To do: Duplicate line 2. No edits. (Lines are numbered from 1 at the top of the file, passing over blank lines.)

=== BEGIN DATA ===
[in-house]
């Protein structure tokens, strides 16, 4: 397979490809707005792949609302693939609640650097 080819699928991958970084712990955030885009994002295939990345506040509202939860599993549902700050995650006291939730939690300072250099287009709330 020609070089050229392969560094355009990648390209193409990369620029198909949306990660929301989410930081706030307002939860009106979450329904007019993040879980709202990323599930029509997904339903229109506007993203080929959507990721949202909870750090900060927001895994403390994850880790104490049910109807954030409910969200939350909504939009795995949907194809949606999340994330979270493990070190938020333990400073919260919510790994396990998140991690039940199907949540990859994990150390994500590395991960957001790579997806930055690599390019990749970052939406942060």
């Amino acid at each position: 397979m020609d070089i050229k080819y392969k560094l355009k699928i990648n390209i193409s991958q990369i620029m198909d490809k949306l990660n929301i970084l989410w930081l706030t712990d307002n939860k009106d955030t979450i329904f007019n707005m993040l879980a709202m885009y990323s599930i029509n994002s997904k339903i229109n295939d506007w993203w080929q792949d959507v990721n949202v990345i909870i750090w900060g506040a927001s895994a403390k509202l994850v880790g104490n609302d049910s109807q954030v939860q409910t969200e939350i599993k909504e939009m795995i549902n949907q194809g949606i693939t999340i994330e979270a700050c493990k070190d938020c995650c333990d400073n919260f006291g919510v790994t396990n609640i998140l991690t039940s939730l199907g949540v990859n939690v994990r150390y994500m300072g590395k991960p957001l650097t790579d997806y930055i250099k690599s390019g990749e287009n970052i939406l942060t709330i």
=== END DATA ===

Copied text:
């Protein structure tokens, strides 16, 4: 397979490809707005792949609302693939609640650097 080819699928991958970084712990955030885009994002295939990345506040509202939860599993549902700050995650006291939730939690300072250099287009709330 020609070089050229392969560094355009990648390209193409990369620029198909949306990660929301989410930081706030307002939860009106979450329904007019993040879980709202990323599930029509997904339903229109506007993203080929959507990721949202909870750090900060927001895994403390994850880790104490049910109807954030409910969200939350909504939009795995949907194809949606999340994330979270493990070190938020333990400073919260919510790994396990998140991690039940199907949540990859994990150390994500590395991960957001790579997806930055690599390019990749970052939406942060």